A Best Western hotel was rocked by an explosion in Newberg, Oregon this morning. According to reports from our local FOX affiliate KPTV, around 3am the windows were blown out of a room as a man who suffered severe burns admitted he was “cooking hashish”. A woman and a 2-year-old were in the room at the time, but not severely injured.
“Cooking hashish” is not exactly the right terminology and, from a public relations standpoint, an unfortunate choice of words. The only drug the public associates with explosions and cooks until now is methamphetamine. What the man was probably doing is making a form of concentrated cannabis.
This isn’t exactly hashish, which usually a dried, pressed form of cannabis concentrate, but a sticky or buttery substance that is also a form of cannabis concentrate. Its popular name around here is “BHO”, which stands for “butane hash oil” (or “butane honey oil”), though some will sarcastically say it stands for “Barack Hussein Obama”, as in, “hey let’s smoke some Obama.”
Nothing is “cooked” when making BHO in the sense that flame is used to heat combined chemicals into a new molecule like meth; rather, the butane acts as a solvent to extract the THC from the plant. There are other ways to achieve this – micro-mesh bags and ice water, for example – but the butane is used because it evaporates quickly and tends to make a more potent concentrate. It’s also dangerous, because it is a heavy, flammable gas that explodes at the slightest spark or flame, like a pilot light, cigarette, or electric switch.
This BHO is becoming very popular. While the prices of high-quality “flower” (what the BHO enthusiasts call cannabis buds and you might know as good ol’ fashioned “pot”) have plummeted in the Pacific Northwest to around $5 to $10 per gram, the price of BHO ranges from $20 to $40 per gram. Just as prohibition in the 1920′s led consumers and producers to seek the most bang for the buck, preferring whiskey over beer, prohibition today is driving the market toward stronger concentrates of cannabis like BHO. And just as bootleggers with lots of profit motive and little chemistry training led to clandestine alcohol distilleries exploding in the backwoods, greedy weed dealers without much common sense are messing around with heavy explosive gases in un-ventilated hotel rooms.
For medical marijuana patients, the BHO can be the only effective medicine, as smoking or vaporizing relatively-low-potency cannabis can be impractical and ineffective. My pal Cannabis Cure UK, a sufferer of Crohn’s disease, can make it through an entire workday* on one morning “oil hit”. Smoking “flowers” doesn’t achieve the same relief and requires hourly hits for him. Plus there is a zealous movement behind “Rick Simpson’s Oil”, a recipe that uses a cannabis concentrate oil, that claims it doesn’t just treat but cures cancer.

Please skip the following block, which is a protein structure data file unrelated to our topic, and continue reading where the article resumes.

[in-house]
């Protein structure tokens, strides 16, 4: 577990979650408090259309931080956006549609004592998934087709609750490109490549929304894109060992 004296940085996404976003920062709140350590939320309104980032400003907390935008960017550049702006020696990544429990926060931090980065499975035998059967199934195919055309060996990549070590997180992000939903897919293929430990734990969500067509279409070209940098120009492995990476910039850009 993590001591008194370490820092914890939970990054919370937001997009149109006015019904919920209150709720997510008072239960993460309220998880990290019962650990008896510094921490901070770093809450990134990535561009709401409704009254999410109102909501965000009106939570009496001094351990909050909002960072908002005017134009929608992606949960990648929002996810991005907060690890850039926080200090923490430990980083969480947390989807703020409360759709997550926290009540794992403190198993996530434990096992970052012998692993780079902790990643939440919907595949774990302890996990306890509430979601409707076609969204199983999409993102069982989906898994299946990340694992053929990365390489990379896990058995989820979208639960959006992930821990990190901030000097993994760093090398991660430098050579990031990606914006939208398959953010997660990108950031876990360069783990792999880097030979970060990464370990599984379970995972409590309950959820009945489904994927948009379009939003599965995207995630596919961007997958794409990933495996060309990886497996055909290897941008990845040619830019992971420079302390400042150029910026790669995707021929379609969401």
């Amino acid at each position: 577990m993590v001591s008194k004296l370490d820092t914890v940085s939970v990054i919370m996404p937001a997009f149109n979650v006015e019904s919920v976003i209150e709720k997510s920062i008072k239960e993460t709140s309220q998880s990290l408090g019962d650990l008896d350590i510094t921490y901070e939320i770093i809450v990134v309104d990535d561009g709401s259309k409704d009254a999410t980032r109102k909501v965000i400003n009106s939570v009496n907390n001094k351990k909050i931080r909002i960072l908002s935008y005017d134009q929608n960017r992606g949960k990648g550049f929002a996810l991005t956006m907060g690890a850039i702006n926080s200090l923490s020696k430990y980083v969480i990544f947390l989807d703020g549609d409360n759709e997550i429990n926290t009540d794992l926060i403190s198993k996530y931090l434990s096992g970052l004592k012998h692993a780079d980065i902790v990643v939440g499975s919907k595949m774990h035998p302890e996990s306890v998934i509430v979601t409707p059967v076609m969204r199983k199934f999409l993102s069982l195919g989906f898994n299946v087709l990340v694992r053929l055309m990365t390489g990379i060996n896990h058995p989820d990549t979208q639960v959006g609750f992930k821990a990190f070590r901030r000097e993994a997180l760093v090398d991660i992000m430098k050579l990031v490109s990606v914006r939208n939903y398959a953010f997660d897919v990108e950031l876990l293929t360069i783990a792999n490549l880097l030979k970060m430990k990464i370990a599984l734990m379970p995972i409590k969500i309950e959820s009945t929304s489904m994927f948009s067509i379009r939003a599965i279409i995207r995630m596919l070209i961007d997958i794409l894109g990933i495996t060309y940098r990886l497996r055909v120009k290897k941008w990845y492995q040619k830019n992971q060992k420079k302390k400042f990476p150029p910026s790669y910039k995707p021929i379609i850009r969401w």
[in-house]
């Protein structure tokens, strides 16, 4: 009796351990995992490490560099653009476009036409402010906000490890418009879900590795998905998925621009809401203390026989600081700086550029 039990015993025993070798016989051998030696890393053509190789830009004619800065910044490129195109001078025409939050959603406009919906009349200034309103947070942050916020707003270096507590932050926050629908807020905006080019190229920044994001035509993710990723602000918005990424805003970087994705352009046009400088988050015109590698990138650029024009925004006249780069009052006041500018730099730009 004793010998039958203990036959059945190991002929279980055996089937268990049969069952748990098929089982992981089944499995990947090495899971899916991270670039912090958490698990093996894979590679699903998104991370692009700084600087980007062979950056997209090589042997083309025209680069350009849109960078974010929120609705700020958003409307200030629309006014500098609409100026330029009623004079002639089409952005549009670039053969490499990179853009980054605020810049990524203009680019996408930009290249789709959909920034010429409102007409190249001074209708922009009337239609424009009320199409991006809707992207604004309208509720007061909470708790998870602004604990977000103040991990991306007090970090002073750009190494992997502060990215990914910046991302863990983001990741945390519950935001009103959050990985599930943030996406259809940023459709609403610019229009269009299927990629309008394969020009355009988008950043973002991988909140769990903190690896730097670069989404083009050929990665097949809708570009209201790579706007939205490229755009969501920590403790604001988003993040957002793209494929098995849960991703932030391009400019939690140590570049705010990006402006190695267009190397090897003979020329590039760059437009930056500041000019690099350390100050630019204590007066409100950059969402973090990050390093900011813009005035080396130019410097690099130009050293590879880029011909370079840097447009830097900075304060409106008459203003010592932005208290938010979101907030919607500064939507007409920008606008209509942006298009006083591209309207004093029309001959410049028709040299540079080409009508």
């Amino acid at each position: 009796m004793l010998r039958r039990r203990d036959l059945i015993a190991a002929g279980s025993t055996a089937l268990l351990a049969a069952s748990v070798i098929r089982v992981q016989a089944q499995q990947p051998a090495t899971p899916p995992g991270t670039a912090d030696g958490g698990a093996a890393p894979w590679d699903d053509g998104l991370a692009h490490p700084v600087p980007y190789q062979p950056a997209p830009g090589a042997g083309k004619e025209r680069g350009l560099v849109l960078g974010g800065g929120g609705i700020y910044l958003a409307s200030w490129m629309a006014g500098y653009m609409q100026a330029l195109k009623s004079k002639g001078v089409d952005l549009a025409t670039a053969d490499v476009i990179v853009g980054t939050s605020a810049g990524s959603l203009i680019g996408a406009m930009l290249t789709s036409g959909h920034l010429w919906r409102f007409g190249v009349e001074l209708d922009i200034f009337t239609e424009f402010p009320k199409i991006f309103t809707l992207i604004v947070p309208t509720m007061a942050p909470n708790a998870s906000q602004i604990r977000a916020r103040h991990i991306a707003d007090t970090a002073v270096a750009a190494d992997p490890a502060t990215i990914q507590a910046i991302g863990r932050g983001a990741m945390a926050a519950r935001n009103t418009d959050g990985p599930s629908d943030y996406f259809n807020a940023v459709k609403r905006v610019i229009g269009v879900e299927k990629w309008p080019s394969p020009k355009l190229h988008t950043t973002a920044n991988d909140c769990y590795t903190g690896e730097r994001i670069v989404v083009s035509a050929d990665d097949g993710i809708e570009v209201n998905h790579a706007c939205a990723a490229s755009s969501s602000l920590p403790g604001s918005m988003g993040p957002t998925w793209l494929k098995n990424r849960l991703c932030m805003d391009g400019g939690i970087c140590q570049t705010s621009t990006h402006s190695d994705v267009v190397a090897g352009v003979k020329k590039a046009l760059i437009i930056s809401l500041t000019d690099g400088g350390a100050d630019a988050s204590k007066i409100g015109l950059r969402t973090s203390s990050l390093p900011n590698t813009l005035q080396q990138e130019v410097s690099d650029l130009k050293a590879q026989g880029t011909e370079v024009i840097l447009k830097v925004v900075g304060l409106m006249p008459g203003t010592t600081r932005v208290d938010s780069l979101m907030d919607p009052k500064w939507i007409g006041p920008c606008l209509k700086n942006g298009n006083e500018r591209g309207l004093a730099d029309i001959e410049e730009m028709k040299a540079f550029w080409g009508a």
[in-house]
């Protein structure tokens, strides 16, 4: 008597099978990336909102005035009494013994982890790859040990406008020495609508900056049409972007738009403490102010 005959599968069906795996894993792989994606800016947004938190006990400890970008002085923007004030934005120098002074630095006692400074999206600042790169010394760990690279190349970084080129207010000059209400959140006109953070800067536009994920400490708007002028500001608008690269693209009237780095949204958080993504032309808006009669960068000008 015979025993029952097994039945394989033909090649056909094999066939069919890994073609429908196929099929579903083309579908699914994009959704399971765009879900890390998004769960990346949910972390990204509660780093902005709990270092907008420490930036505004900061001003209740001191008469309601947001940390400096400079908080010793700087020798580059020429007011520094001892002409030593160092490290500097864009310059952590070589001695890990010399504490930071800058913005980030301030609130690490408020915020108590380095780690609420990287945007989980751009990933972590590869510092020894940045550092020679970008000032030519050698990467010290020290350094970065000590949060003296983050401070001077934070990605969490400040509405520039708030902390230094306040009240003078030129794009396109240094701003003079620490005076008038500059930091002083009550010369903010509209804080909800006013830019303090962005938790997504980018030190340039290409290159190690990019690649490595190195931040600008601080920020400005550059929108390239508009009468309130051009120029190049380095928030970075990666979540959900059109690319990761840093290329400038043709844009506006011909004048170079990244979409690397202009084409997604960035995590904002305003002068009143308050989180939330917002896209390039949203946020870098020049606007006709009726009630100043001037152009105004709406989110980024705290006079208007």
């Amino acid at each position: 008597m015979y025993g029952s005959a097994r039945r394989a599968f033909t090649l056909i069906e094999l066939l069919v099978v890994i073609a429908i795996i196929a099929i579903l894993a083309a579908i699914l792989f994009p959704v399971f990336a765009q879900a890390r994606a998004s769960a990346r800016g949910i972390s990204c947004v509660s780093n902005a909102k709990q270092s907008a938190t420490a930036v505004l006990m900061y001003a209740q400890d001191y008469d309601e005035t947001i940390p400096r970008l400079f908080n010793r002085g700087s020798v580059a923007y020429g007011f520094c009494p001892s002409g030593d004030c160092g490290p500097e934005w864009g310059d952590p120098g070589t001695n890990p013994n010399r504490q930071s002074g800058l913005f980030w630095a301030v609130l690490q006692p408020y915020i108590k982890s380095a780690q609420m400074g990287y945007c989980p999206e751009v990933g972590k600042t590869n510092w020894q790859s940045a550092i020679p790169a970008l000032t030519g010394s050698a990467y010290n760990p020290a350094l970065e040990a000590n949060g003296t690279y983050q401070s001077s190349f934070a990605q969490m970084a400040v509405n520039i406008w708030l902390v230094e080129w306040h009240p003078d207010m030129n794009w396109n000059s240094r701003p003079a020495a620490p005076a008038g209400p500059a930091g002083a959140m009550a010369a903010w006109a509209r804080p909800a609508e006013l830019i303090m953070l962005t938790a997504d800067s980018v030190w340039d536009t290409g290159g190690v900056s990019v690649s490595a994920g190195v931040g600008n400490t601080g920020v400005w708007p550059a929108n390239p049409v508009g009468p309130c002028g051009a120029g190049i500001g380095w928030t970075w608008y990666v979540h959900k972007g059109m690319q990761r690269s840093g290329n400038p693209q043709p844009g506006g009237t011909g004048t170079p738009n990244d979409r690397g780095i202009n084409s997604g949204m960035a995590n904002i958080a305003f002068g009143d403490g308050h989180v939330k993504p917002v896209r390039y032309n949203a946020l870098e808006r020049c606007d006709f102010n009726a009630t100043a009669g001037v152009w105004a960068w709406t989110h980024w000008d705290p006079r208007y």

This in turn has created a whole new sub-genre of paraphernalia and terminology among cannabis consumers. While the oil in its more liquid forms can be spread on a joint and in it’s more solid forms spread over a pipe-load of cannabis, most oil enthusiasts prefer to smoke it directly. To do so, one must heat up a “nail” (a piece of glass or titanium) or a “skillet” (a flat piece of metal) with a “torch” (like a chef would use on crème brûlée). Then one places their “dabs” of “oil” (or “wax” or “butter”) on the “nail” or “skillet” and the hot surface immediately turns the BHO into vapor captured by a “globe” or “bell” (a glass piece added to a bong that keeps the vapor from escaping) which is then inhaled like any hit of cannabis.
The problem with BHO is not the substance itself. While it is more potent and has been known to lay out an inexperienced toker, it is just cannabis and is non-toxic and incapable of overdose. The problem with BHO is propaganda. For years, the prohibitionists have proclaimed, “This is Not Your Father’s Woodstock Weed!” in reference to improved breeding and harvesting techniques that have about doubled raw cannabis potency. This line has had only limited success, because anybody who remembers Woodstock knows there was powerful weed then, too, and it didn’t kill anyone. But now we’ve given the prohibitionists something that really isn’t “Woodstock Weed”, really is more potent, looks like opium, uses a crack torch, and blows up like meth labs.
Of course, we know the solution is legalization. There aren’t too many backwoods moonshine stills blowing up these days, are there? Legalization would regulate the production of hash oils, instill safety standards, and drive down profit margins to the point where some dude in a Best Western can’t compete.
*Cure is a blogger and video producer who works from home, so don’t worry about any morning commute or safety-sensitive-job issues.
View full post on The NORML Stash Blog